LEGISLATION to allow the creation of the country's first mainstream state school for pupils aged five to 18 is expected to be introduced early in the next Parliament, a source close to the Education Secretary said this week.
A proposed city academy in Bexley, south London, could become the first school to benefit from a change in the law should Labour win the general election which is expected to be held next month.
David Gerrard, chairman of the property investment firm Minerva plc, is donating pound;2 million to the Bexley Business Academy, an 11-18 school set to replace failing Thamesmead Community College next year. He wants the school to include a primary section eventually.
City academies, technically state-funded independent schools with business backing, can be created due to legislation which launched the city technology colleges under the Conservatives in the 1980s. But the current law only allows them to cater for 11 to 18-year-old pupils.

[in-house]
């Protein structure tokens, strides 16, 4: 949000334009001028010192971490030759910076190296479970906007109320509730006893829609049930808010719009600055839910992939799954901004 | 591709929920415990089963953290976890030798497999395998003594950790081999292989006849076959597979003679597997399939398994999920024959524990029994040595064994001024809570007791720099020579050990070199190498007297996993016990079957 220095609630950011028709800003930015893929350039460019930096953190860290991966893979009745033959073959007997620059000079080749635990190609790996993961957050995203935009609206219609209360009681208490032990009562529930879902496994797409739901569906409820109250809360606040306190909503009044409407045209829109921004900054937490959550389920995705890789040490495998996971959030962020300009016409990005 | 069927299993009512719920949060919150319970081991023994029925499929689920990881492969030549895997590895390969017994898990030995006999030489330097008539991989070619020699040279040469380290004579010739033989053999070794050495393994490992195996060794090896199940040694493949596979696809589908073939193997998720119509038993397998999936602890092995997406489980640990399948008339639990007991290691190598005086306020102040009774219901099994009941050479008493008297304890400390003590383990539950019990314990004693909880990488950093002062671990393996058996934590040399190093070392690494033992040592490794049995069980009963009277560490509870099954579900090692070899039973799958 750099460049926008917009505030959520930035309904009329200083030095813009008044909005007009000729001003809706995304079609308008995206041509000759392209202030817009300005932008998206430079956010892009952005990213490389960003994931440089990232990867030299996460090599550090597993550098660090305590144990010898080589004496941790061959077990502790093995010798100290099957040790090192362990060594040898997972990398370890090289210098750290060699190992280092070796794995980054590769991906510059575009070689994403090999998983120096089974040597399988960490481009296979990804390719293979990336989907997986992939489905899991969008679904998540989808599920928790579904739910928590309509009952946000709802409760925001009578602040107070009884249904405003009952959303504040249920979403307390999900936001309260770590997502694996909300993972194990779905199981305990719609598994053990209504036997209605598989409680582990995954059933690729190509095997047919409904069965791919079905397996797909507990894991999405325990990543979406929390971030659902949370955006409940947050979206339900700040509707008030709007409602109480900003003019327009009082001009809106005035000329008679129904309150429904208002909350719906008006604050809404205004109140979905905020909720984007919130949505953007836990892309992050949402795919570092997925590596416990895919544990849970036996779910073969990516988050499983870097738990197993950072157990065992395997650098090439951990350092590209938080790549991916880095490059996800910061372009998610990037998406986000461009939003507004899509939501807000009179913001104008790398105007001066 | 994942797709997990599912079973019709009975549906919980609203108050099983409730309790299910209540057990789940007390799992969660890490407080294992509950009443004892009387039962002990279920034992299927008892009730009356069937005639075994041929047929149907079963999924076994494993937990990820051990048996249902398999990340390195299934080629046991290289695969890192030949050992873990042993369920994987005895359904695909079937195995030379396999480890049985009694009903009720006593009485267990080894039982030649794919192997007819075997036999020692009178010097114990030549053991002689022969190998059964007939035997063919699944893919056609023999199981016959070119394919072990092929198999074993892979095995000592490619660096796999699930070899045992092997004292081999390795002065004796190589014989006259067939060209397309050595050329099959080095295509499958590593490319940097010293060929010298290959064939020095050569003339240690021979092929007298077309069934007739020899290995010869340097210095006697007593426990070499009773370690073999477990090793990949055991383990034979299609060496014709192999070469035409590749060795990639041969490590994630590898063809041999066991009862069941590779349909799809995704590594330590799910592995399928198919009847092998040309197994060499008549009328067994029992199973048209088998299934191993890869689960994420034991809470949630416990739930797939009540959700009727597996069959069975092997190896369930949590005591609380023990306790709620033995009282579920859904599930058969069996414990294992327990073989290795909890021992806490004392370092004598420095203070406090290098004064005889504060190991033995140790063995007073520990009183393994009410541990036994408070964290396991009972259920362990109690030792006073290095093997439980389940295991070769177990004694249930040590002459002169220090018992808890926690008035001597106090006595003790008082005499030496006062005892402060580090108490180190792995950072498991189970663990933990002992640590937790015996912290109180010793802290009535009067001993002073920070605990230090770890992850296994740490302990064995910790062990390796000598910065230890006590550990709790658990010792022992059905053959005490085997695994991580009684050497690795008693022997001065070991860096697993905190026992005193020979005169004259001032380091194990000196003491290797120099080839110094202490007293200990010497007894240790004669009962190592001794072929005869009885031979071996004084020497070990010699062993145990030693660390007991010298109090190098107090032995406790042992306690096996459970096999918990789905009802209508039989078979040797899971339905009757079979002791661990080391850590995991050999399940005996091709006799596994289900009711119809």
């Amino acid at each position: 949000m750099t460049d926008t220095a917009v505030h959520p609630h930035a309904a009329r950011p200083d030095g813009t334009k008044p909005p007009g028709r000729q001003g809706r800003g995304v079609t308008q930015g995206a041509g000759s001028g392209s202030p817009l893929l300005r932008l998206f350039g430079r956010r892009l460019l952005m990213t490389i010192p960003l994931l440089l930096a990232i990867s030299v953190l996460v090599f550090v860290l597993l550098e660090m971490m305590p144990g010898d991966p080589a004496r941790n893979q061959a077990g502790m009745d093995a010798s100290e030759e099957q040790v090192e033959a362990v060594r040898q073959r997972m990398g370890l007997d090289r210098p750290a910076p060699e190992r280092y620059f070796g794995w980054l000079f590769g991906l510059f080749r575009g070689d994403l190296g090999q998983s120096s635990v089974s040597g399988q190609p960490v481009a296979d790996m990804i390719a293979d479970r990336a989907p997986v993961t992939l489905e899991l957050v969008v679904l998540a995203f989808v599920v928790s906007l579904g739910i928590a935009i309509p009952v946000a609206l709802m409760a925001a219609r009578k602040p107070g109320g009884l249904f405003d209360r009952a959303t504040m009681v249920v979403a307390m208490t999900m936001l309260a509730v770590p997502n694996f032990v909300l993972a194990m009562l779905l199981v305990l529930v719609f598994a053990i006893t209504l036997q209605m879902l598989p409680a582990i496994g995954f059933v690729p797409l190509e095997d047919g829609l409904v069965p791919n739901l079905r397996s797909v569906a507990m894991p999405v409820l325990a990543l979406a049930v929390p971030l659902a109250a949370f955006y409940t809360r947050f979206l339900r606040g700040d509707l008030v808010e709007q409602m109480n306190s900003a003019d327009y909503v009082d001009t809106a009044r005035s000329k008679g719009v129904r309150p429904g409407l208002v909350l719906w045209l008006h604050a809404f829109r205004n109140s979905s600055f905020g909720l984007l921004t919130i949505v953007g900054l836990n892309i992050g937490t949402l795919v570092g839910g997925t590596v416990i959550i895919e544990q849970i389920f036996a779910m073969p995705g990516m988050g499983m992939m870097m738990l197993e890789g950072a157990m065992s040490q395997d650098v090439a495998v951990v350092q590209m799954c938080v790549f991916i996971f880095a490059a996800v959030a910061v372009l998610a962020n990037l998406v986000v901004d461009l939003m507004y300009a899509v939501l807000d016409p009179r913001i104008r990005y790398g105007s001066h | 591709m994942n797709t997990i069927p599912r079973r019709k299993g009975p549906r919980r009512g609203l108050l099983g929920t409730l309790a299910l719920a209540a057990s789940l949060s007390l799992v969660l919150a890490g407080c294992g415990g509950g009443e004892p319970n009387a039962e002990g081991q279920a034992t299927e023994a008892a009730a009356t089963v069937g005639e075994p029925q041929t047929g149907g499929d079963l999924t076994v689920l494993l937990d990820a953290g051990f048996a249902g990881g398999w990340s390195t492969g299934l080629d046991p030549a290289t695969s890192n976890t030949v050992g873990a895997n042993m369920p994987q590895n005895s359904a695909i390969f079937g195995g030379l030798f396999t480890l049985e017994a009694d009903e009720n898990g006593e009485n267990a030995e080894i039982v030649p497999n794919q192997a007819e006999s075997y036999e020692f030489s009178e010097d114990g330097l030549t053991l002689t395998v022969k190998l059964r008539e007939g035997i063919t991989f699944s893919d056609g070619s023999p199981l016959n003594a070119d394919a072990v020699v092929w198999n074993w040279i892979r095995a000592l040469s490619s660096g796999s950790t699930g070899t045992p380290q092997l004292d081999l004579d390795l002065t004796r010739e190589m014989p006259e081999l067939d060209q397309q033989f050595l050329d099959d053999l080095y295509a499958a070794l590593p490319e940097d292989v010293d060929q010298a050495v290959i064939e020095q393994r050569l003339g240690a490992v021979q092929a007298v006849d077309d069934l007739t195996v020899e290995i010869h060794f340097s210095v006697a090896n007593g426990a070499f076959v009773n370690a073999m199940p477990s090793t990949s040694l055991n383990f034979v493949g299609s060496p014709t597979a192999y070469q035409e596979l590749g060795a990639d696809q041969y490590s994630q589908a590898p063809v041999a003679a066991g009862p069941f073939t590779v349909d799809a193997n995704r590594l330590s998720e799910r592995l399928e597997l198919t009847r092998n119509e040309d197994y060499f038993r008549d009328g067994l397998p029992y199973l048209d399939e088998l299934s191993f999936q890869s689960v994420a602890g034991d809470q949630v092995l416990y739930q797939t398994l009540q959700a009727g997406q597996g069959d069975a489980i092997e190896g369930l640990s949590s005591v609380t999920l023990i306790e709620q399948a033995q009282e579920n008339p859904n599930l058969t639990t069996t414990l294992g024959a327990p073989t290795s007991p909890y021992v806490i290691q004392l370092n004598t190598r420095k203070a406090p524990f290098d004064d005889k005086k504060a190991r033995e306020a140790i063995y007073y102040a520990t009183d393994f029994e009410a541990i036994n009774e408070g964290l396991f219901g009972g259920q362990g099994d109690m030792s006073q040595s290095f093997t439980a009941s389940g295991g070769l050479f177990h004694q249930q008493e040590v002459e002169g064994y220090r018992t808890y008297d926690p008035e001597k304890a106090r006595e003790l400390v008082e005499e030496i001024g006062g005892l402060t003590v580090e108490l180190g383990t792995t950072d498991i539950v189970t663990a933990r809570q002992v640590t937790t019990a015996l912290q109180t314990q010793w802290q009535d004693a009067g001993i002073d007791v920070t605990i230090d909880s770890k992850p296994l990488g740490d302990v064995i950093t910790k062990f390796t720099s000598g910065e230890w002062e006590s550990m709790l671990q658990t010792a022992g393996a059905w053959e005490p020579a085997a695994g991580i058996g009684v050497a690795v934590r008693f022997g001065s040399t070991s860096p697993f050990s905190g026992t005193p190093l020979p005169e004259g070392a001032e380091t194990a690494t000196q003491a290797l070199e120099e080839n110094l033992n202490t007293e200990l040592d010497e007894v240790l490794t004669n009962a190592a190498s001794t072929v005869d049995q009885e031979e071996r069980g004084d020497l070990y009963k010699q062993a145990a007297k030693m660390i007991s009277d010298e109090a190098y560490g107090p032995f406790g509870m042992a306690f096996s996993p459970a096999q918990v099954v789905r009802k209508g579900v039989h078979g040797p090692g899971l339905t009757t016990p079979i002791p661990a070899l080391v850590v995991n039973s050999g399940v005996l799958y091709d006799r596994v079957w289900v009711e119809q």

A school caught in the media spotlight ollowing the death of 10-year-old schoolboy Damilola Taylor is to become the country's tenth city academy, ministers announced this week. Warwick Park comprehensive, which is 100 yards from the primary school Damilola attended, was subjected to brutal criticism by some newspapers after the boy's death last November, despite recently having been given a clean bill of health by inspectors.
Announcing the plans, school standards minister Estelle Morris said Warwick Park already bore the hallmarks of a city academy school. It had strong community links and excelled in the performing arts.
It will be replaced by Peckham City Academy, which is being backed with pound;2m from Conservative peer Lord Harris of Peckham, who has also sponsored two city technology colleges.
It appears ministers have overruled a suggestion from Lord Harris in an interview last year that his donation was conditional on the new school being called the John Major Academy, in recognition of the former Prime Minister.